The square of a number. Now obsolete.

This word is actually doubly obsolete -- it's only remembered because of another obsolete word: zenzizenzizenzic.

Back when algebra was new to the Western world, there were some translation problems; for example, how did you translate the Arabic word mal? Today we would say "the square of a number"; back then they (the Italians) translated it to the medieval Italian word censo, meaning 'property' (as in the property of a number). This in turn was assimilated into German as zenzic, which was then taken into English without change.

By the 1500 there was still no good way to represent powers of numbers; the words 'square' and 'cube' were in use, as was 'zenzizenzic', from the Italian censo di censo, meaning fourth power (square of a square). The sixth power was zenzicube (square of a cube). The obvious extension, zenzizenzizenzic, was used by the Welsh-born mathematician Robert Recorde, in his book The Whetstone of Wit (1557), to mean an eighth power. It may have been used by others earlier, but apparently no record of this exists.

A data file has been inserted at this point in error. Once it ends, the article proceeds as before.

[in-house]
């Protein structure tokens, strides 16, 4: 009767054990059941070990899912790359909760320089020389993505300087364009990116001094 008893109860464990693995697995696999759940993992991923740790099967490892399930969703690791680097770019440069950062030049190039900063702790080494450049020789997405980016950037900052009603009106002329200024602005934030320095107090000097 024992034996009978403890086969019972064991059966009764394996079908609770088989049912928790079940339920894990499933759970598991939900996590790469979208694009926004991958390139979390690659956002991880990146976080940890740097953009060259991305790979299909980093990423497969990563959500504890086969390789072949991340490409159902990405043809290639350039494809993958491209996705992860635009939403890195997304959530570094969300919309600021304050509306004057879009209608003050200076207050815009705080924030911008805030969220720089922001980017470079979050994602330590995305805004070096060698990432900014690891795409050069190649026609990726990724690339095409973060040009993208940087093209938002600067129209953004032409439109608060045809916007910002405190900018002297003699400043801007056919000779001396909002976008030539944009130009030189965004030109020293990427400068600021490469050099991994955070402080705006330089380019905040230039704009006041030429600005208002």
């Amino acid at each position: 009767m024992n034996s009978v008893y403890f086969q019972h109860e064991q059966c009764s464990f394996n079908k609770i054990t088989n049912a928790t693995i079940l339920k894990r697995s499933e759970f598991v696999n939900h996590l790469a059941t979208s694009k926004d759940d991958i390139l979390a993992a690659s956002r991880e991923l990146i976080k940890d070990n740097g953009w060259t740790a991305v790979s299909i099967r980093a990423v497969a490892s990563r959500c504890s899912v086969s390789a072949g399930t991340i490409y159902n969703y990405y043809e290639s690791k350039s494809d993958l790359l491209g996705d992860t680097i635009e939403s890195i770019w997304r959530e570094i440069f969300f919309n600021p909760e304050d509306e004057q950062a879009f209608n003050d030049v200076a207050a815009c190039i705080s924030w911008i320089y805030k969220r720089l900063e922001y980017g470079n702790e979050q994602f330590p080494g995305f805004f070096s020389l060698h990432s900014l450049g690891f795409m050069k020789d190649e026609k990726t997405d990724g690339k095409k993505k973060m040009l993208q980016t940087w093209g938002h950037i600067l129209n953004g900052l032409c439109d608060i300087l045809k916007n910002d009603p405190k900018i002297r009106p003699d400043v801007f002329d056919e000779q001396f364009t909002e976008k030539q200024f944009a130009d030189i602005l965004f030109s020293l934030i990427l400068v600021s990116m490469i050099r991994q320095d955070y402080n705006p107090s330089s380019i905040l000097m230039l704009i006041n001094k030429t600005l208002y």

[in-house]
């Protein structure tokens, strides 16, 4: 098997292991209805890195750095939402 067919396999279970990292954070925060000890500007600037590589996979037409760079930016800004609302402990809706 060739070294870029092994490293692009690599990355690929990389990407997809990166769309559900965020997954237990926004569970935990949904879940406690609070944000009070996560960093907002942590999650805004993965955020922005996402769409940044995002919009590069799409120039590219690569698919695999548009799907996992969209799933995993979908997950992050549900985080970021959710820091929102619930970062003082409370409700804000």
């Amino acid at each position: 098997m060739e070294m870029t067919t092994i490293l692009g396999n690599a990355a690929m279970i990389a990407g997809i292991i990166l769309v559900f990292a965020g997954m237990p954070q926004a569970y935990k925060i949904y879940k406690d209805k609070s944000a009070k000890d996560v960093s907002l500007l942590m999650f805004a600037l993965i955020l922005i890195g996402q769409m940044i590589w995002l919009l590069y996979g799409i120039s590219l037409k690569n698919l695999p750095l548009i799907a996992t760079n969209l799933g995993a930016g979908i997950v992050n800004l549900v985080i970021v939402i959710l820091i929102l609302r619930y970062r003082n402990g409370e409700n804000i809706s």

I cannot find when this word fell out of usage, but the modern method of writing exponents was first used by Descartes in 1637. This would have eliminated much of the need for words describing each power.

Now known only to mathematical historians and logomaniacs. And noders like yourself.